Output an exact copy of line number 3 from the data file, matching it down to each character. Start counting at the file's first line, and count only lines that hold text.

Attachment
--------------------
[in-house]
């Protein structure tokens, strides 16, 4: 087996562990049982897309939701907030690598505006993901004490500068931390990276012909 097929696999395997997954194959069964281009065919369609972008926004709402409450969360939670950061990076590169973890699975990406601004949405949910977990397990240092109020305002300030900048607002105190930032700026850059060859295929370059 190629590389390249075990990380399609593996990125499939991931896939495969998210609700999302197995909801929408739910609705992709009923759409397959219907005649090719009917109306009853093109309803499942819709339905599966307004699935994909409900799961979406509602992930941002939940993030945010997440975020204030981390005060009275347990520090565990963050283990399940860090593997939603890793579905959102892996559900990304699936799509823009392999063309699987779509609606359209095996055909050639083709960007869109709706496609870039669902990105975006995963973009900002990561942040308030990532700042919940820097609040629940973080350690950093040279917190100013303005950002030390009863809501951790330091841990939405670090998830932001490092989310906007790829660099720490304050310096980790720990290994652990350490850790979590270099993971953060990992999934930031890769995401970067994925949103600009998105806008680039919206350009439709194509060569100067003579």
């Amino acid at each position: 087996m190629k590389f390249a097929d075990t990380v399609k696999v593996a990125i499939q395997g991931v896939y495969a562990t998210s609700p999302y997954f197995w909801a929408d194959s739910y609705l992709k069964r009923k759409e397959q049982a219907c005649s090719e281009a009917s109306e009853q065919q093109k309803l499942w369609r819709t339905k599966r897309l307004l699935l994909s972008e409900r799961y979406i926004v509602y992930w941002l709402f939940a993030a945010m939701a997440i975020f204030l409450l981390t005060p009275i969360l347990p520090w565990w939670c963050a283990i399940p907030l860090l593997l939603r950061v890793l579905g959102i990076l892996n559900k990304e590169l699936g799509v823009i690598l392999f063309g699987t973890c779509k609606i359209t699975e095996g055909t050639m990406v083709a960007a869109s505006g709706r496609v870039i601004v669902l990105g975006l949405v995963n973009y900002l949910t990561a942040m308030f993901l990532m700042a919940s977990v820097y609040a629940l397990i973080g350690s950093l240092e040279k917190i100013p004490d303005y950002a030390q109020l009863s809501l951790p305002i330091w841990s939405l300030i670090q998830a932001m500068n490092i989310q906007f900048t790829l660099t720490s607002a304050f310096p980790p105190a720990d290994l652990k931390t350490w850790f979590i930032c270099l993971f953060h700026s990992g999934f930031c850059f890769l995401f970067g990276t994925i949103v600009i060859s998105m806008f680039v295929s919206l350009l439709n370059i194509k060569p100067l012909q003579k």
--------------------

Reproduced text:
């Amino acid at each position: 087996m190629k590389f390249a097929d075990t990380v399609k696999v593996a990125i499939q395997g991931v896939y495969a562990t998210s609700p999302y997954f197995w909801a929408d194959s739910y609705l992709k069964r009923k759409e397959q049982a219907c005649s090719e281009a009917s109306e009853q065919q093109k309803l499942w369609r819709t339905k599966r897309l307004l699935l994909s972008e409900r799961y979406i926004v509602y992930w941002l709402f939940a993030a945010m939701a997440i975020f204030l409450l981390t005060p009275i969360l347990p520090w565990w939670c963050a283990i399940p907030l860090l593997l939603r950061v890793l579905g959102i990076l892996n559900k990304e590169l699936g799509v823009i690598l392999f063309g699987t973890c779509k609606i359209t699975e095996g055909t050639m990406v083709a960007a869109s505006g709706r496609v870039i601004v669902l990105g975006l949405v995963n973009y900002l949910t990561a942040m308030f993901l990532m700042a919940s977990v820097y609040a629940l397990i973080g350690s950093l240092e040279k917190i100013p004490d303005y950002a030390q109020l009863s809501l951790p305002i330091w841990s939405l300030i670090q998830a932001m500068n490092i989310q906007f900048t790829l660099t720490s607002a304050f310096p980790p105190a720990d290994l652990k931390t350490w850790f979590i930032c270099l993971f953060h700026s990992g999934f930031c850059f890769l995401f970067g990276t994925i949103v600009i060859s998105m806008f680039v295929s919206l350009l439709n370059i194509k060569p100067l012909q003579k």